will-impulse. This may go to such an extent that the increased
will-effort not only compensates for the reduced understanding, but
even over-compensates for it, producing an improvement in the mental
work. But as soon as the alcohol doses amount to about 100 cubic
centimeters, the increased tension of the will is no longer sufficient
to balance the paralyzing effect in the understanding. Yet it must not
be overlooked that in all these experiments only isolated will acts
were in question which were separated from one another by pauses of
rest. Evidently, however, the technical laborer is more often in a
situation in which not isolated impulses, but a continuous tension of
the will is demanded. How far such an uninterrupted will-function is
affected by alcohol has not as yet been studied with the exact means
of the experiment.

To be sure an obvious suggestion would be that the whole problem, as
far as economics, and especially industry, are concerned, might be
solved in a simpler way than by the performance of special
psychological experiments, namely, by the complete elimination of
alcohol itself from the life of the wage-earner. The laboratory
experiment which seems to demonstrate a reduction of objective
achievement in the case of every important mental function merely
supplements in exact language the appalling results indicated by
criminal statistics, disease statistics, and inheritance statistics.
It seems as if the time had come when scientists could not with a good
conscience suggest any other remedy than the merciless suppression of
alcohol. Indeed, there can be no doubt that alcohol is one of the
worst enemies of civilized life, and it is therefore almost with
regret that the scientist must acknowledge that all the psychological
investigations, which have so often been misused in the partisan
writings of prohibitionists, are not a sufficient basis to justify the
demand for complete abstinence.

First, newer experiments make it very clear that many of the so-called
effects of alcohol which the experiment has demonstrated are produced
or at least heightened by influences of suggestion. Experiments which
have been carried on in England for the study of that point show
clearly that certain psychical disturbances which seem to result from
small doses of alcohol fail to appear as soon as the subject does not
know that he has taken alcohol. For that purpose it was necessary to
eliminate the odor, and this was accomplished by introducing the
beverages into the organism by a stomach pump. When by this method
sometimes water and sometimes diluted alcohol was given without the
knowledge of the subject, the usual effects of small doses of alcohol
did not arise. But another point is far more important. We may take it
for granted that alcohol reduces the ability for achievement as soon
as such very small doses are exceeded. But from the standpoint of
economic life we have no right to consider a reduction of the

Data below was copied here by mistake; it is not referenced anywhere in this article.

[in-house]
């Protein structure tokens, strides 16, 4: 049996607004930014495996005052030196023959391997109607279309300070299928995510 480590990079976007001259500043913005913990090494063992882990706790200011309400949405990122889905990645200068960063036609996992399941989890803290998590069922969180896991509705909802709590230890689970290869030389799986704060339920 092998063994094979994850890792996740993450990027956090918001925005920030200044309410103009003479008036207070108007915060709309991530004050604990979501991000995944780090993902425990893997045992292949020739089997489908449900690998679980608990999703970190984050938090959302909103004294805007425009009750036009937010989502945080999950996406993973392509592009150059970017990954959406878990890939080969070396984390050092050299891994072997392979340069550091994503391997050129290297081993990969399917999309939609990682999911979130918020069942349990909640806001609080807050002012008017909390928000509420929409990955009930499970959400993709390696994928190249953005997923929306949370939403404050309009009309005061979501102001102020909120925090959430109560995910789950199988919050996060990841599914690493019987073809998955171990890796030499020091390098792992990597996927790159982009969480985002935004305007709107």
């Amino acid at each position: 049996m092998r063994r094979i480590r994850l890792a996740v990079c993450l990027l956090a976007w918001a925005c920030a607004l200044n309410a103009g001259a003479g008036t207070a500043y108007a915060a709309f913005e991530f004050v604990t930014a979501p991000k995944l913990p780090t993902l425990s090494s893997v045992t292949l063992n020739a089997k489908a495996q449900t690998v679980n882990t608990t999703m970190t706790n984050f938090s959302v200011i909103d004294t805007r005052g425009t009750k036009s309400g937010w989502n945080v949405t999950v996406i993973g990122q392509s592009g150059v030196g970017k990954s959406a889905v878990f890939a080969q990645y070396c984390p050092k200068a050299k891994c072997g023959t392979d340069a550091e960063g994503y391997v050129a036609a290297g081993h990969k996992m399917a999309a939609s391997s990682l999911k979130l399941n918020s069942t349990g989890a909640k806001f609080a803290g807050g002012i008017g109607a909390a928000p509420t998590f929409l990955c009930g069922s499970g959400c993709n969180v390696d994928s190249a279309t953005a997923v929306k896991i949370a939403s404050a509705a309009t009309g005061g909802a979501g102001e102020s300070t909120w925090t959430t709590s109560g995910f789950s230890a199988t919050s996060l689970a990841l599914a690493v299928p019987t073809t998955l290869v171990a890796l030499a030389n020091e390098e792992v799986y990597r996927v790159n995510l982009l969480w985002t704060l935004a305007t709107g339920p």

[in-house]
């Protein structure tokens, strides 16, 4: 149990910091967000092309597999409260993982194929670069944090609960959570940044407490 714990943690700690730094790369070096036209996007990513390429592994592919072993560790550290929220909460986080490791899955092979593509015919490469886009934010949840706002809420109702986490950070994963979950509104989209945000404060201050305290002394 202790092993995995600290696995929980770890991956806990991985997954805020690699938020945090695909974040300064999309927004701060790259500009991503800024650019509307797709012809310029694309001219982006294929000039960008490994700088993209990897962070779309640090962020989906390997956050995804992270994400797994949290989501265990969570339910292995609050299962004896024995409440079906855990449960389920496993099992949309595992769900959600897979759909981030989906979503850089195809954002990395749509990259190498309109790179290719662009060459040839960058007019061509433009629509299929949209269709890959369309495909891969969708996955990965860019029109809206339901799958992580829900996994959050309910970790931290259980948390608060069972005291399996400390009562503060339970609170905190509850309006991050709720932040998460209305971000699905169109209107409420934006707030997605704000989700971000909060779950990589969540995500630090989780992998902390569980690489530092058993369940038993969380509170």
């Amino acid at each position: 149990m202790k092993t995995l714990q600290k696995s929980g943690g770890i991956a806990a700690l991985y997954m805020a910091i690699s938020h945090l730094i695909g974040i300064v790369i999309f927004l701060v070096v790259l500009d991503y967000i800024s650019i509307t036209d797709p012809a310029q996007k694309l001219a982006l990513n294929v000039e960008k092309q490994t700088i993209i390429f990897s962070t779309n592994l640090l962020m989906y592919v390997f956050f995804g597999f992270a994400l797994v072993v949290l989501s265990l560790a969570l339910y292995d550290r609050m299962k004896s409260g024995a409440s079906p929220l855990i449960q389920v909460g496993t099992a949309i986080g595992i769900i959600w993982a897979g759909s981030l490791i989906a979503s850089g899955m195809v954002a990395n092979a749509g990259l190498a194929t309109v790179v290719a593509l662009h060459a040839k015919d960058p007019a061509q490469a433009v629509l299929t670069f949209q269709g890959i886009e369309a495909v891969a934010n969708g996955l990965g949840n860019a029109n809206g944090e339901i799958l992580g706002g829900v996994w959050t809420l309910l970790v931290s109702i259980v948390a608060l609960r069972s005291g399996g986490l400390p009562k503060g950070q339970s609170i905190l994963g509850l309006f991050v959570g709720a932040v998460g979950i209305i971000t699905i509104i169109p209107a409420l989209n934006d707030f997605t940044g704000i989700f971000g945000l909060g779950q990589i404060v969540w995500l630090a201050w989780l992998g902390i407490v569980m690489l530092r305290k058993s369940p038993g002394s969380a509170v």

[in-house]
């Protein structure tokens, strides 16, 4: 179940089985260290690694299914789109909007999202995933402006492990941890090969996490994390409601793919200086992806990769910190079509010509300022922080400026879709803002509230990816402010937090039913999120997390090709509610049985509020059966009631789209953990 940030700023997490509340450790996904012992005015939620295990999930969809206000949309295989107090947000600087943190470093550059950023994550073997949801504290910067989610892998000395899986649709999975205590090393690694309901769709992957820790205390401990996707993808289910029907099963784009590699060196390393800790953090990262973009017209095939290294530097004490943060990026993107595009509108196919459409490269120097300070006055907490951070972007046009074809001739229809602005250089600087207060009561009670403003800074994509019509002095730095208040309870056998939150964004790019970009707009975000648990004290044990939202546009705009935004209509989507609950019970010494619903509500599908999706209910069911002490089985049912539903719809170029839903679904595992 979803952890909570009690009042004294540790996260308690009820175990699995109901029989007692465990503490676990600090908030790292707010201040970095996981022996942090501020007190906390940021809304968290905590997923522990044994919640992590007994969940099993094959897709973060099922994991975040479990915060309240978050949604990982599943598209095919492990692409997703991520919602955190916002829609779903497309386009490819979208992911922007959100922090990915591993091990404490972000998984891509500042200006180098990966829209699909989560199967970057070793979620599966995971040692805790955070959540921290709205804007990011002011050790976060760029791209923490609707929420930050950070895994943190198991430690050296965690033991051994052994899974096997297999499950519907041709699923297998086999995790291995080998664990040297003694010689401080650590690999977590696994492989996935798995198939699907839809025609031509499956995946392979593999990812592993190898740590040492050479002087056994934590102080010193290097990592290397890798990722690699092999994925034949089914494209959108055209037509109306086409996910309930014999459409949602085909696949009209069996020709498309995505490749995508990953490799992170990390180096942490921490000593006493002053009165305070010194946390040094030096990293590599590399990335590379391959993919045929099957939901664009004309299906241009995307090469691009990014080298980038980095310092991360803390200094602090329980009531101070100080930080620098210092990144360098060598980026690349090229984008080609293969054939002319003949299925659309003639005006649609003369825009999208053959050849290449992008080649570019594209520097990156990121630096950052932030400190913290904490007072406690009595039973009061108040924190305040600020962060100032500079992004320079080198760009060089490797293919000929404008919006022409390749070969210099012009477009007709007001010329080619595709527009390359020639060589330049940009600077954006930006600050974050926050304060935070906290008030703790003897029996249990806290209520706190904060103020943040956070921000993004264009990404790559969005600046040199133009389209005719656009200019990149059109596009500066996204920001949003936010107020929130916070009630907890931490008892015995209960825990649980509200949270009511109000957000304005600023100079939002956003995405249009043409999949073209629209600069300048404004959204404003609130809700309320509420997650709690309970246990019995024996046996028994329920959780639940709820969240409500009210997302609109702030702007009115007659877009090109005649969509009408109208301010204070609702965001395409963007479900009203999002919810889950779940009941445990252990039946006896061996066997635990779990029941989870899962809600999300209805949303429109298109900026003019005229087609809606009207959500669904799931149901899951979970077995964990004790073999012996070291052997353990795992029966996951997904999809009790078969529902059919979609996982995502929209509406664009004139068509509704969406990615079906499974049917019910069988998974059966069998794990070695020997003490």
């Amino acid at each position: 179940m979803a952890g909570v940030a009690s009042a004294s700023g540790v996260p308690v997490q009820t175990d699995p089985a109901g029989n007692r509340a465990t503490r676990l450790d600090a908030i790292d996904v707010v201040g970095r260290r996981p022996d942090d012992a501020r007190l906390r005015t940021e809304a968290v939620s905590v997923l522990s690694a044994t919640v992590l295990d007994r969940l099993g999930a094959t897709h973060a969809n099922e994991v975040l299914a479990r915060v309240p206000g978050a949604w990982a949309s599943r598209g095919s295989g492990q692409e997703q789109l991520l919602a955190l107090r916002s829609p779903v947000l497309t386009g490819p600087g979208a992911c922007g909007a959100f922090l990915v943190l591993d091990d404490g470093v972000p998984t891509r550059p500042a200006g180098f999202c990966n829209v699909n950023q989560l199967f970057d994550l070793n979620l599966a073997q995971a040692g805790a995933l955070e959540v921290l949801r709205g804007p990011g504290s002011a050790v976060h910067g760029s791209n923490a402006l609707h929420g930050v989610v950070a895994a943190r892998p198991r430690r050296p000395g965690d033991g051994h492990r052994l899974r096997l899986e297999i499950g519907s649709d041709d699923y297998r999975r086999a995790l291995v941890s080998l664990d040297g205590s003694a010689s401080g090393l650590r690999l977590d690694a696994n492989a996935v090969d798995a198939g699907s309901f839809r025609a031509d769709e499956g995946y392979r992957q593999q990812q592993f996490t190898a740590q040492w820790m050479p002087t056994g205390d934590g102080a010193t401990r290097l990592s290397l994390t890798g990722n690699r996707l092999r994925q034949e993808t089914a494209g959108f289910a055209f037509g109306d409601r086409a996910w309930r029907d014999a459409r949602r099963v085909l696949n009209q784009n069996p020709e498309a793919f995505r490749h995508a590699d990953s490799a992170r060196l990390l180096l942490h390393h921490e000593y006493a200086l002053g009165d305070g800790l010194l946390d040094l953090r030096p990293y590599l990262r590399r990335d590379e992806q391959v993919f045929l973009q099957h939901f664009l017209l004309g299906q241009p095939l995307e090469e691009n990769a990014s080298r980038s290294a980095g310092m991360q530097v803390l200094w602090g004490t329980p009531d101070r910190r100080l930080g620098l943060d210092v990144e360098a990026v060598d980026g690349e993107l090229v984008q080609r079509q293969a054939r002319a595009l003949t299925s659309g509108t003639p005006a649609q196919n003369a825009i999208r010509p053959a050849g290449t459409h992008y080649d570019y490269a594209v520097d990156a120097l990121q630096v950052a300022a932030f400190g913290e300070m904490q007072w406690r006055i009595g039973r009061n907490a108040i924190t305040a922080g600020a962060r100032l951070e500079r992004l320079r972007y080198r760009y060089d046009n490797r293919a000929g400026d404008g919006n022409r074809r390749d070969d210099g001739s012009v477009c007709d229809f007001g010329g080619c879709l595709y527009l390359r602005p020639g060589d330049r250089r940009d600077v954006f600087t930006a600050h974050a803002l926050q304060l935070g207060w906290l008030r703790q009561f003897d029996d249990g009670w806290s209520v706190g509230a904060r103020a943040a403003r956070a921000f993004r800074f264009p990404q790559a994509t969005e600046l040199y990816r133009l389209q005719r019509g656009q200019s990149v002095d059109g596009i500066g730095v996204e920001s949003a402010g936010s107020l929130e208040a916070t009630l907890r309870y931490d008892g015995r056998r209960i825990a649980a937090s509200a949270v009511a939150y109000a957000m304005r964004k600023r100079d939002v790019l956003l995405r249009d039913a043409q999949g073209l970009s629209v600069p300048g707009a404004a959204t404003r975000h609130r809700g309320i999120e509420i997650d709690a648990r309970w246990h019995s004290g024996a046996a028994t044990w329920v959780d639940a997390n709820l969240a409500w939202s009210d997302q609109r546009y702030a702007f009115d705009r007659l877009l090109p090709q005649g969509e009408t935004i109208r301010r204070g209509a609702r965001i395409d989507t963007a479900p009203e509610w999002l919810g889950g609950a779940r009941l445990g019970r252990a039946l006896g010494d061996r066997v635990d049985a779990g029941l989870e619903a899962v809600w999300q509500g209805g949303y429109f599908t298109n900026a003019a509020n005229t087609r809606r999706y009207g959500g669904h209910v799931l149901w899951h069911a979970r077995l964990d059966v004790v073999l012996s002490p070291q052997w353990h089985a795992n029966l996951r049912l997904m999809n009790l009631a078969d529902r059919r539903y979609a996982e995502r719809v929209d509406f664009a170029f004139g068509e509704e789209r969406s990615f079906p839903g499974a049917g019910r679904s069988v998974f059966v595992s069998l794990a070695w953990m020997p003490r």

psychical ability to produce work as identical with a decrease in the
economic value of the personality. Such a view would be right if the
influence necessarily set in at the beginning of the working period.
But if, for instance, a moderate quantity of beer is introduced into
the organism after the closing of the working day, it would certainly
produce an artificial reduction of the psychical ability, and yet this
decrease of psychophysical activity might be advantageous to the total
economic achievement of the workingman in the course of the week or
the year. To be sure the glass of beer in the evening paralyzes
certain inhibitory centres of the brain and therefore puts the mind
out of gear, but such a way of expressing it may easily be misleading,
as it suggests too much that a real injury is done. From the point of
view of scientific psychology, we must acknowledge that such a
paralyzing effect in certain parts of the psychophysical system sets
in with every act of attention and reaches its climax in sleep, which
surely does no harm to the mind. It may be thoroughly advantageous for
the total work of the normal, healthy, average workingman if the after
effects of the motor excitement of the day are eliminated by a mild,
short alcoholic poisoning in the evening. It may produce that
narrowing and dulling of consciousness which extinguishes the cares
and sorrows of the day and secures the night's sleep, and through it
increased efficiency the next morning. Systematic experiments with
exact relation to the various technical demands must slowly bring real
insight into this complex situation. The usual hasty generalization
from a few experiments with alcohol for partisan interests is surely
not justified in the present unsatisfactory state of knowledge.[47]

Perhaps we know still less of the influences which coffee, tea,
tobacco, sweets, and so on exert on the life of the industrial worker.
It will be wise to resolve these stimuli in daily use into their
elements and to study the effects of each element in isolated form. To
know, for instance, the effects of caffein on the psychophysical
activities does not mean to know the effects of tea or coffee, which
contain a variety of other substances besides the caffein, substances
which may be supposed to modify the effect of the caffein. Yet the
first step must in this case be the study of the effects of the
isolated caffein, before the total influences of the familiar
beverages can be followed up. An excellent investigation of this
caffein effect on various psychological and psychomotor functions has
recently been completed.[48] When the caffein effect on tapping
movements was studied, it was found that it works as a stimulation,
sometimes preceded by a slight initial retardation. It persists from
one to two hours after doses of from one to three grains and as long
as four hours after doses of six grains. The steadiness test showed a
slight nervousness after several hours after doses of from one to four
grains. After six grains there is pronounced unsteadiness. A complex
test in coördination indicated that the effect of small, amounts of
caffein is a stimulation and that of large amounts a retardation.